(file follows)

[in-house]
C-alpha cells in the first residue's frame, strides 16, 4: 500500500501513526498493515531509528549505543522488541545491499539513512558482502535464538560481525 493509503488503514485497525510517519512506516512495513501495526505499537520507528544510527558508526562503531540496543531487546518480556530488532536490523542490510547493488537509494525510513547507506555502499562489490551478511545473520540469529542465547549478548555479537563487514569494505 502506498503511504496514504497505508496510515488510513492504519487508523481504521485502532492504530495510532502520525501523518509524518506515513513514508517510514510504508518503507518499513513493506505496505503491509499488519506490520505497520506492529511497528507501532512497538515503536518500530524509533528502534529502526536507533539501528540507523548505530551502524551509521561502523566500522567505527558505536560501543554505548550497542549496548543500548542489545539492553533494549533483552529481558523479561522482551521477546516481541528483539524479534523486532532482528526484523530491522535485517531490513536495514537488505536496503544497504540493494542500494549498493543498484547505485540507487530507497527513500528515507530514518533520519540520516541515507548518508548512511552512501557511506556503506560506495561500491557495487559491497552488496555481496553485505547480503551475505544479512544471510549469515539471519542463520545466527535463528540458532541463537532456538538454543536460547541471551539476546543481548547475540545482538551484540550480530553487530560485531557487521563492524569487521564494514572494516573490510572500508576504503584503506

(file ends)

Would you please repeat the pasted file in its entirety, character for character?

[in-house]
C-alpha cells in the first residue's frame, strides 16, 4: 500500500501513526498493515531509528549505543522488541545491499539513512558482502535464538560481525 493509503488503514485497525510517519512506516512495513501495526505499537520507528544510527558508526562503531540496543531487546518480556530488532536490523542490510547493488537509494525510513547507506555502499562489490551478511545473520540469529542465547549478548555479537563487514569494505 502506498503511504496514504497505508496510515488510513492504519487508523481504521485502532492504530495510532502520525501523518509524518506515513513514508517510514510504508518503507518499513513493506505496505503491509499488519506490520505497520506492529511497528507501532512497538515503536518500530524509533528502534529502526536507533539501528540507523548505530551502524551509521561502523566500522567505527558505536560501543554505548550497542549496548543500548542489545539492553533494549533483552529481558523479561522482551521477546516481541528483539524479534523486532532482528526484523530491522535485517531490513536495514537488505536496503544497504540493494542500494549498493543498484547505485540507487530507497527513500528515507530514518533520519540520516541515507548518508548512511552512501557511506556503506560506495561500491557495487559491497552488496555481496553485505547480503551475505544479512544471510549469515539471519542463520545466527535463528540458532541463537532456538538454543536460547541471551539476546543481548547475540545482538551484540550480530553487530560485531557487521563492524569487521564494514572494516573490510572500508576504503584503506